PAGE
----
It takes around 25 minutes of travel time heading east of Kalbarri town. If you are staying with us at the Kalbarri Beach Resort, we are located directly on the road which takes you the National Park entrances.

Directions: 

Take the Ajana-Kalbarri Road east out of Kalbarri (Clotworthy Street turns into Ajana-Kalbarri Road) and you will see clear sign posts for the Loop/Z-Bend turn off, and Ross Graham Lookout/Hawkes Head turn off.

Click here for a link to the Kalbarri Visitors Centre map.

How to get Kalbarri National Park Coastal Cliffs from Kalbarri town?

They coastal cliffs are a short 10 minute drive south of Kalbarri along the George Grey Drive. There are four main lookouts all easily accessible by car with car parking and onsite toilets available; Red Bluff, Mushroom Rock, Pot Alley and Eagle Gorge.

Click here for a link to the Kalbarri Visitors Centre map. 

When is the best time to visit the inland gorges?

The park is open from sunrise to sunset so you can visit anytime of the day, however, we do recommend visiting early morning (before 7am) in the summer months as the park temperatures can reach up to 50 degrees. We highly recommend taking fresh water for drinking as the park does not offer fresh drinking fountains.

Can you swim in the National Park?

Swimming is permitted in the National Park so make sure you pack your bathers and sunscreen. We do recommend exercising caution if the water is not clear as there may be rocks and sticks on the river bed.  The Z-Bend is one of the most popular spots for taking a cooling dip after finishing the trail climb down.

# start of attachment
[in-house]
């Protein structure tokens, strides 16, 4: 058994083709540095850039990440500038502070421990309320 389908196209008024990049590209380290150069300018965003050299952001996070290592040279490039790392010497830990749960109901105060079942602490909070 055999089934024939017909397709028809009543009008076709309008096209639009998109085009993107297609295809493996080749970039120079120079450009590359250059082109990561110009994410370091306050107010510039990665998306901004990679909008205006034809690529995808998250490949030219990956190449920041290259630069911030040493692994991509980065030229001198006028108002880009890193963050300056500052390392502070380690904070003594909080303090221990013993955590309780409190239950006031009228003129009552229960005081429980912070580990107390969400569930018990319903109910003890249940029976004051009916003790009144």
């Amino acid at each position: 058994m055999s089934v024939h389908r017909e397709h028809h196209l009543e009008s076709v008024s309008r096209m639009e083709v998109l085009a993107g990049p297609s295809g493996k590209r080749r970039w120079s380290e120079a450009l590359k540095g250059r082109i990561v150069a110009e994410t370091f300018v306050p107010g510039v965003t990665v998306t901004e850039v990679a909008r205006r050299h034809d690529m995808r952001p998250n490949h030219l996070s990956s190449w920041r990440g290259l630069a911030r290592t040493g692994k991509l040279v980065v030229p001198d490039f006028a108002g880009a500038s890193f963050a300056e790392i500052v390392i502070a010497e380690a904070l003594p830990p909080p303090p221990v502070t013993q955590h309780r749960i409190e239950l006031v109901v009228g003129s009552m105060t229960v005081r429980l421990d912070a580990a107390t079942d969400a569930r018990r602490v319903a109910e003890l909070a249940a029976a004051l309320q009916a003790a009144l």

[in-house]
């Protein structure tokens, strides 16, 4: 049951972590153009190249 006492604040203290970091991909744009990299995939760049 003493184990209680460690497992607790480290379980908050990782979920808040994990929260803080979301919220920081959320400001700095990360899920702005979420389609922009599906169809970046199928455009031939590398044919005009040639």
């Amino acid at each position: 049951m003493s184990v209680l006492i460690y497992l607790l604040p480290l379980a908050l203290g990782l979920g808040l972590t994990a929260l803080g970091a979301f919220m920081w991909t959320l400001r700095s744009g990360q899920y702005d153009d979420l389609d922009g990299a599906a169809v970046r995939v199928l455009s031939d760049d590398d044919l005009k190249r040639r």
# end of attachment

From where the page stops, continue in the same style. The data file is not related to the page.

Are pets allowed?

Unfortunately not. Not even if they are kept in your vehicle.

Can we camp at the Kalbarri National Park?

The Kalbarri National Park is a day site only and therefore no camping is permitted.

What type of vehicle can access the Kalbarri National Park?

All 2WD and 4WD vehicles can access the park and all roads to the main attraction sites are sealed. Caravans and Trailers are not permitted. If you have a trailer attached to your vehicle, there is a designated ‘drop and leave zone’ where you can park your trailer whilst you visit the national park located by the Loop Z-Bend entrance on the Loop Z-Bend Road. For more information please see the map here.

Are there toilets?

Yes both the coastal lookouts and the inland gorge attractions have toilets.

Where can I pay the park entry fees?

You can pay at the park entrances or at the Kalbarri Visitors Centre.

What does Tumblagooda Sandstone mean?

If you hear the word Tumblagooda mentioned, it is the term given to the geological formation deposited in the Silurian or Ordovician periods, between four and five hundred millions years ago, and is now exposed in the river gorges and coastal cliffs in Kalbarri. The Tumblagooda Sandstone is a sedimentary rock deposited as successive layers of sand - these layers form the colourful banding of red and white seen in the inland gorges and coastal cliffs. For more detailed information we recommend visiting the Department of Mines, Industry Regulation and Safety – www.dmp.wa.gov.au/Trace-fossils-of-the-Tumblagooda-16687.aspx


Kalbarri Visitors Centre

70 Grey Street

Kalbarri, WA, 6536

Telephone:  (09) 9937 1104

www.kalbarri.org.au